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Poker News | World Poker News

Clonie Gowen Civil Lawsuit against Full Tilt Poker Dismissed

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A battle that began in 2008 seems to have concluded with bad news all around for Clonie Gowen. She originally filed a lawsuit against Full Tilt Poker seeking damages in the arena of $40 million dollars for breaches of contracts and agreements, but the U.S. District Court has now ruled that those allegations were without merit, thus dismissing the case in its entirety. If that wasn’t enough, Full Tilt is pursuing its own grievances against Gowen via a court case to demand that Gowen formally rescind her claims against the company with a statement to that end.

Gowen’s case began in November of 2008 when she filed suit against Full Tilt Poker, a company that sponsored her as a professional poker player for years as part of their primary Team Full Tilt. Her suit made numerous claims, including breach of contract and fiduciary duties, breach of covenant of good faith and fair dealing, and fraud due to intentional misrepresentation. Altogether, she sought compensation in the amount of $40 million.

But in January of 2009, Full Tilt Poker and Tiltware LLC filed a motion to dismiss Gowen’s entire complaint, a motion that contained allegations that Gowen’s “typhoon of litigation” was fueled by her “thirst for publicity” and ultimately requested that 13 of the defendants be dismissed. Gowen’s response ( was to simply amend her complaint to add more defendants and charges and request a hearing. But in April of 2009, the judge dismissed the vast majority of her claims due to their lack of merit, leaving only three defendants on the suit - Tiltware, Ray Bitar, and Howard Lederer. Gowen responded again, this time with a request to extend the case and leave other claims open for appeal.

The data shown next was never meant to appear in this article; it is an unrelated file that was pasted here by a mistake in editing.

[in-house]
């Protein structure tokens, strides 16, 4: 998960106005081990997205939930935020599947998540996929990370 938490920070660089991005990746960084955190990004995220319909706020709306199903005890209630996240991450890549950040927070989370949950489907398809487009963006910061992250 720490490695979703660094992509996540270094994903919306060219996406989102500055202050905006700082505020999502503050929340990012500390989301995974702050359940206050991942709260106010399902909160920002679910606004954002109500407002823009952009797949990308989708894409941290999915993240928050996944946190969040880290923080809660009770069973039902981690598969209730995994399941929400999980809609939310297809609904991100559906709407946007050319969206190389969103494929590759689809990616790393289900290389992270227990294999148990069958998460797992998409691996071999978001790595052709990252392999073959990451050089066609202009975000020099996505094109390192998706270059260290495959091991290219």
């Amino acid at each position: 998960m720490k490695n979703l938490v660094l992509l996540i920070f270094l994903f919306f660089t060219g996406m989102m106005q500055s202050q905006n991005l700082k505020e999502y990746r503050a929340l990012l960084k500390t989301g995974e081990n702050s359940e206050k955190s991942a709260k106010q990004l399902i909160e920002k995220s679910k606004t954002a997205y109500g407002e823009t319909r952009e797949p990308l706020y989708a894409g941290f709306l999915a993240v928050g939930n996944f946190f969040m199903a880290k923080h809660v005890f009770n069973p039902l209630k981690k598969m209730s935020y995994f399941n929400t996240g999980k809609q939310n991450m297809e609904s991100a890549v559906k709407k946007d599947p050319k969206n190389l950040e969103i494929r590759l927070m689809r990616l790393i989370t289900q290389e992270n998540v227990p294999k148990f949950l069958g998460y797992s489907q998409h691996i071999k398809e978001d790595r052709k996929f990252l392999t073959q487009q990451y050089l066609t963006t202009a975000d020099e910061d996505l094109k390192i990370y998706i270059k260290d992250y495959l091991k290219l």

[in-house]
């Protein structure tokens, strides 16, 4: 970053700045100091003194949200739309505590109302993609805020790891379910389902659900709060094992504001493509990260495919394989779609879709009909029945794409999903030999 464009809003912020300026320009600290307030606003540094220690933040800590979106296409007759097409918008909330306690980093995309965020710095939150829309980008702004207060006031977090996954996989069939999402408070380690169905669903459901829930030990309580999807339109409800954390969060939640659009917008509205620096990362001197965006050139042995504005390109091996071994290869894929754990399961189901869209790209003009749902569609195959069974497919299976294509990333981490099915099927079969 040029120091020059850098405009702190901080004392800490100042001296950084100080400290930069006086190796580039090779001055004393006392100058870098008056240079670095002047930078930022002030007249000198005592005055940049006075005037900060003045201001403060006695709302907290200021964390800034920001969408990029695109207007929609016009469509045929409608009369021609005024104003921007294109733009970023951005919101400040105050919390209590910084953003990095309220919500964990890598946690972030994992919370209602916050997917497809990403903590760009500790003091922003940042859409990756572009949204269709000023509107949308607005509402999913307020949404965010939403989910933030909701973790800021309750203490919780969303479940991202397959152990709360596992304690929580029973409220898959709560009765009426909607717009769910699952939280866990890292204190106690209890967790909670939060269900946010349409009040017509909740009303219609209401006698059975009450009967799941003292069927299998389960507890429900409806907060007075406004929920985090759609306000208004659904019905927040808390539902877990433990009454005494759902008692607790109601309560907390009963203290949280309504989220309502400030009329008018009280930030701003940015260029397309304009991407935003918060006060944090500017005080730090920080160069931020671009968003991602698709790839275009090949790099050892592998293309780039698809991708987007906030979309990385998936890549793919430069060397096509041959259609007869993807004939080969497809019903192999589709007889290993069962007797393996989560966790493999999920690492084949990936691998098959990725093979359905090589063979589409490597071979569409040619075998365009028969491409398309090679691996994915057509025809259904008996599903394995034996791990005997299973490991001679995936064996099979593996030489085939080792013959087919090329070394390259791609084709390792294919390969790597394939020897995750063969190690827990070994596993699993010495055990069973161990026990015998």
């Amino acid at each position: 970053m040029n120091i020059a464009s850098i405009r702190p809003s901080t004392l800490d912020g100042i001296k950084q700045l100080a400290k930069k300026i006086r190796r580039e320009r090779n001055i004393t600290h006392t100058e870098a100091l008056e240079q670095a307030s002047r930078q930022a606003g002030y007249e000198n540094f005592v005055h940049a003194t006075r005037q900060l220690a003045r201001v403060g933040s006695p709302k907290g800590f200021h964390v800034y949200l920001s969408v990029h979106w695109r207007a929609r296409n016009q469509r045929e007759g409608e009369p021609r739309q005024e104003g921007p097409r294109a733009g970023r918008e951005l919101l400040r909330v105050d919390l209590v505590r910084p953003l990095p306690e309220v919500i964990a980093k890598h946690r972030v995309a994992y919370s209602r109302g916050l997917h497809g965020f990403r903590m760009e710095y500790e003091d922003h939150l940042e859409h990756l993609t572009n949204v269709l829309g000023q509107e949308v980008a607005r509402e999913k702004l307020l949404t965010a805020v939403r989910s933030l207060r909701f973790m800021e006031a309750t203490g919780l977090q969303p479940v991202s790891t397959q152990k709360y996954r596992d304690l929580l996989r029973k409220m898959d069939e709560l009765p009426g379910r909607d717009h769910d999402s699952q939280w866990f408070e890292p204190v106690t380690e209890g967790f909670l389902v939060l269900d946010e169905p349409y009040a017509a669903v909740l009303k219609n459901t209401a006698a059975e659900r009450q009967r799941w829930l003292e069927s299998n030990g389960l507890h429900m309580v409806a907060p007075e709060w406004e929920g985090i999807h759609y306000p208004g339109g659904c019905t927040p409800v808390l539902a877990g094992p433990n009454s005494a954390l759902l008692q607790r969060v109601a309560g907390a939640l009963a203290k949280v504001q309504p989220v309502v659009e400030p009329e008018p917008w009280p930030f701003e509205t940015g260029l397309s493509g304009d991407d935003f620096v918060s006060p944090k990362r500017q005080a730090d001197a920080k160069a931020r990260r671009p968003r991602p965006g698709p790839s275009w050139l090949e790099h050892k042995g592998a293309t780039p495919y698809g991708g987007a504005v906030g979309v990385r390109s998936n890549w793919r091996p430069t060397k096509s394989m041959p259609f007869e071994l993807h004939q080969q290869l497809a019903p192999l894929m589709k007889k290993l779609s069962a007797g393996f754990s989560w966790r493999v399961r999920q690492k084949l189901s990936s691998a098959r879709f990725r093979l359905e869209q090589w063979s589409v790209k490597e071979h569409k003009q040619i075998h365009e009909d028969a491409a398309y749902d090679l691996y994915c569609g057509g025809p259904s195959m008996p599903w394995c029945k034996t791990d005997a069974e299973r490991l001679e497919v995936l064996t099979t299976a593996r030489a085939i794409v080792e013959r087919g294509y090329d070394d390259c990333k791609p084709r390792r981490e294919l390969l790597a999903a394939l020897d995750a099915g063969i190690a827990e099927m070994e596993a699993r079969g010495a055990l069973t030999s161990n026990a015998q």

The final blow to Gowen came on February 10, 2010, as U.S. District Court Judge Robert Jones ruled on the most current complaint by dismissing it in its entirety, citing the failure of Gowen’s attorneys to provide sufficient proof in the case. Specifically, she failed to prove the terms of the original agreement with Full Tilt, her responsibilities to the company, details about her alleged ownership interest in the company, and specifics about the nature of the payments she claims were denied her. The judge’s decision noted, “After three amendments, it is clear at this juncture that there is no answer.” He went on to respond to her allegations about a share in Full Tilt by concluding, “Therefore, it is not plausible that a partnership, limited or general, was offered.”

With that case closed, there is only one pending, which was filed by Full Tilt Poker in January of 2010, which sought a public statement from Gowen to rescind her claim of any stake in Full Tilt Poker. Reportedly, the motivation behind the case was to compensate for court costs and legal fees, but the unstated implication seemed to indicate a desire to see Gowen publicly discredited after bringing such potentially harmful allegations to Full Tilt.

There is no word on whether or not Full Tilt will drop their lawsuit against Gowen, and no statement is likely forthcoming from Gowen or her attorneys.

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